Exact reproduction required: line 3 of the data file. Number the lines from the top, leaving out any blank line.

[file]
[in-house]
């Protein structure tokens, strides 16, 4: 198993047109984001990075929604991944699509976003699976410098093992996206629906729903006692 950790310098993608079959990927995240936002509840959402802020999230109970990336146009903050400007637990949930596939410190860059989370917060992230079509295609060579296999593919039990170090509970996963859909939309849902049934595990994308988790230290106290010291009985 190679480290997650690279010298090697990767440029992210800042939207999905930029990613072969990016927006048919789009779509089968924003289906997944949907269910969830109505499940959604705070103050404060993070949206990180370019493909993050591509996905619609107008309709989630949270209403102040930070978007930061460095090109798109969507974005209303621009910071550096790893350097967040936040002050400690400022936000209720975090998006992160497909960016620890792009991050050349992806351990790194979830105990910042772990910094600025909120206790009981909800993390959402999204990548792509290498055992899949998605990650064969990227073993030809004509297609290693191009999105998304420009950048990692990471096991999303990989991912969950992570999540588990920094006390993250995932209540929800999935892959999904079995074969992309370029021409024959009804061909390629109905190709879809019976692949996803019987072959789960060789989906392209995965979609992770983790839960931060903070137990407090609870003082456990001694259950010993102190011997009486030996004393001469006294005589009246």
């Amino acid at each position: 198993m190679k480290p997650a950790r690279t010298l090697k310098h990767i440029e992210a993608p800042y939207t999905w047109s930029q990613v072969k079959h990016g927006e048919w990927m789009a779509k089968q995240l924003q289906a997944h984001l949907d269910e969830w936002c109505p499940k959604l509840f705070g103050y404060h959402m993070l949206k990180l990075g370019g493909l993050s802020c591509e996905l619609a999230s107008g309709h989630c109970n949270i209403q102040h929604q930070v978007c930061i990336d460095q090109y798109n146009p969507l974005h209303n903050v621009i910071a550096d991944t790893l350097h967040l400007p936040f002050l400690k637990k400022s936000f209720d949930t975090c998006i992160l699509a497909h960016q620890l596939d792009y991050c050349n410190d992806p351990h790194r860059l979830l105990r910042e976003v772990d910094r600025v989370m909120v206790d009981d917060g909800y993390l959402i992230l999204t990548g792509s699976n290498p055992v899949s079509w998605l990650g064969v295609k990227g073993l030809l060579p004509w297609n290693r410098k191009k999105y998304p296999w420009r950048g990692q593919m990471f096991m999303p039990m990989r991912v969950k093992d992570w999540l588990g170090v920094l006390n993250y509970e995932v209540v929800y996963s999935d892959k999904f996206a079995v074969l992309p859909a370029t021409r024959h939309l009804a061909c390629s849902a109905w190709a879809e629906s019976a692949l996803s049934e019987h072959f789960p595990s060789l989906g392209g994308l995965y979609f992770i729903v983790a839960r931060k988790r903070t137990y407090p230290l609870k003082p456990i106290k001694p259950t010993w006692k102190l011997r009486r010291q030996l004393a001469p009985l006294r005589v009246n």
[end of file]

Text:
């Amino acid at each position: 198993m190679k480290p997650a950790r690279t010298l090697k310098h990767i440029e992210a993608p800042y939207t999905w047109s930029q990613v072969k079959h990016g927006e048919w990927m789009a779509k089968q995240l924003q289906a997944h984001l949907d269910e969830w936002c109505p499940k959604l509840f705070g103050y404060h959402m993070l949206k990180l990075g370019g493909l993050s802020c591509e996905l619609a999230s107008g309709h989630c109970n949270i209403q102040h929604q930070v978007c930061i990336d460095q090109y798109n146009p969507l974005h209303n903050v621009i910071a550096d991944t790893l350097h967040l400007p936040f002050l400690k637990k400022s936000f209720d949930t975090c998006i992160l699509a497909h960016q620890l596939d792009y991050c050349n410190d992806p351990h790194r860059l979830l105990r910042e976003v772990d910094r600025v989370m909120v206790d009981d917060g909800y993390l959402i992230l999204t990548g792509s699976n290498p055992v899949s079509w998605l990650g064969v295609k990227g073993l030809l060579p004509w297609n290693r410098k191009k999105y998304p296999w420009r950048g990692q593919m990471f096991m999303p039990m990989r991912v969950k093992d992570w999540l588990g170090v920094l006390n993250y509970e995932v209540v929800y996963s999935d892959k999904f996206a079995v074969l992309p859909a370029t021409r024959h939309l009804a061909c390629s849902a109905w190709a879809e629906s019976a692949l996803s049934e019987h072959f789960p595990s060789l989906g392209g994308l995965y979609f992770i729903v983790a839960r931060k988790r903070t137990y407090p230290l609870k003082p456990i106290k001694p259950t010993w006692k102190l011997r009486r010291q030996l004393a001469p009985l006294r005589v009246n």